- Farm mechanization and crop productivity has a direct correlation– saves time &
labour, reduces drudgery, cut down production cost in the long run, reduces post-harvest losses, boosts crop output and farm income.
- At present, Indian farmers are adapting farm mechanization at a faster rate in comparison to recent past. Indian tractor industries have emerged as the largest in the world and account for about one-third of total global tractor production.
- Need to enhance the level of farm mechanization in the country– estimated that percentage of agricultural workers of
total work forcewould drop to 25.7% by 2050 from 58.2% in 2001
- Human power availability in agriculture also increased from about 0.043 KW/ ha in 1960-61 to about 0.077 KW/ha in 2014-15. However, as compared to tractor growth, increase in human power in agriculture is quite slow.
- Need to consolidate land holdings to reap the benefits of agricultural mechanization
MITIGATING RISKS IN AGRICULTURE: CROP INSURANCE AND CROP LOSS
- The NSSO Report indicated that a very small share of agricultural households engaged in crop production activities was insuring their crops. For wheat and paddy, less than 5% of the cultivating agricultural households insured their crops.
- Need of proper awareness along with enhanced geographical coverage and simplification of procedures – as major reasons for not
insuringthe crops- lack of awareness, improper coverage and reach and complicated procedures and lack of resources etc.
Policy to promote
Climate-smart agriculture (CSA) is an approach that helps to guide actions needed to transform and reorient agricultural systems to effectively support
It aims to tackle 3 main objectives:
AGRICULTURAL CREDIT AND MARKETING INITIATIVES
- Credit is a critical input in achieving high productivity and overall production in the agricultural sector. A sum of Rs.20339 crore has been approved by the Government of India in 2017-18 to meet various obligations.
- The electronic National Agriculture Market (e-NAM) was launched by Government on
April,2016 aims at integrating the dispersed APMCs through an electronic platform and enable price discovery in a competitive manner, to the advantage of the farmers.
- Farmers need to store their produce in the accredited warehouses, to avail themselves of post-harvest loans (to avoid distress sales). The loans are available to KCC (Kisan Credit Card) holding small and marginal farmers at interest subvention of 2% on such storages for a period of 6 months.
Interest Subvention Scheme (ISS) is a scheme which will help farmers avail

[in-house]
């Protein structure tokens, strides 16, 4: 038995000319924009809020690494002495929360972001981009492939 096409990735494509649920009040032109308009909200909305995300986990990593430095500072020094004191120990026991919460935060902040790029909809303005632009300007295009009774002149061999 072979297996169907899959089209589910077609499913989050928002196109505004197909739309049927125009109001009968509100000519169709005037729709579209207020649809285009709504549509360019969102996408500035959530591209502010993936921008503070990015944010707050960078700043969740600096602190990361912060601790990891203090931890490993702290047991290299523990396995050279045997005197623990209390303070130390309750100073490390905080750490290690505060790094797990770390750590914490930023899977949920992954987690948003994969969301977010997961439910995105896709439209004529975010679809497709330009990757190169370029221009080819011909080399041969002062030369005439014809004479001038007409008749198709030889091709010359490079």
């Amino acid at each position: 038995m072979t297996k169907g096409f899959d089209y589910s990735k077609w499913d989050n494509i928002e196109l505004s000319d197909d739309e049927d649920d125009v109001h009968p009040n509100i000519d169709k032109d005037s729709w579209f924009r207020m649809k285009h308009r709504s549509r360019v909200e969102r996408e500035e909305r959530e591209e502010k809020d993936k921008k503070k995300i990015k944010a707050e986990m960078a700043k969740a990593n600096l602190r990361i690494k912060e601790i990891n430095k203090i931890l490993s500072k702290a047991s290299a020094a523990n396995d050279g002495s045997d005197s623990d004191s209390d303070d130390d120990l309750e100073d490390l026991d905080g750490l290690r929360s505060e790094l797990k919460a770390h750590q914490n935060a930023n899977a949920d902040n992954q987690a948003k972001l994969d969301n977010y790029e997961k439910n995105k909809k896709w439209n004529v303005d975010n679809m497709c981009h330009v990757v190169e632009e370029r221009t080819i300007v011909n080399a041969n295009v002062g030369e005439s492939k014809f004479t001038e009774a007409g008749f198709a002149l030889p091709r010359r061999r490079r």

It will be implemented by NABARD and RBI.
The salient features are-
AGRICULTURAL RESEARCH AND MANAGEMENT
- Agricultural R&D is the main source of innovation, which is needed to sustain agricultural productivity growth in the long-term. The actual expenditure of DARE/ICAR has increased from Rs. 5393 crore in 2010-11 to Rs. 6800(BE) crore during 2017-18.
total209 new varieties/hybrids tolerant to various biotic and abiotic stresses with enhanced quality have been developed for Cereals, Pulses, Oilseeds, Commercial and Forage crops.
The food security system in India is managed by intertwined organizational framework between Centre and States that involves centralized and decentralized procurement of food grains through price support operations, allocation and distribution of food grains at reasonable prices to consumers/beneficiaries through TPDS (Targeted Public Distribution System) and the maintenance of buffer stocks for price stabilization.
Pooled cost of grains (weighted MSP of stock) + procurement incidentals + cost of distribution
There has been an increase in the economic cost (both wheat and rice) due to increase in MSPs and proportionate increase in the incidentals.
Open Market Sale Scheme (Domestic)
FCI on the instructions from the Government sells excess stocks out of Central Pool through Open Market Sale Scheme (Domestic) [OMSS (D)] to achieve following objectives:
THE WAY FORWARD
The transformation of agriculture and allied sector is imminent by way of appropriate policy interventions related to prices, trade, adoption of Climate Smart Agriculture, increased focus on small, marginal and women farmers.
Though the share of agriculture and allied sector in GVA is on the decline, in the quest for inclusive economic development in India, agriculture sector will remain an engine of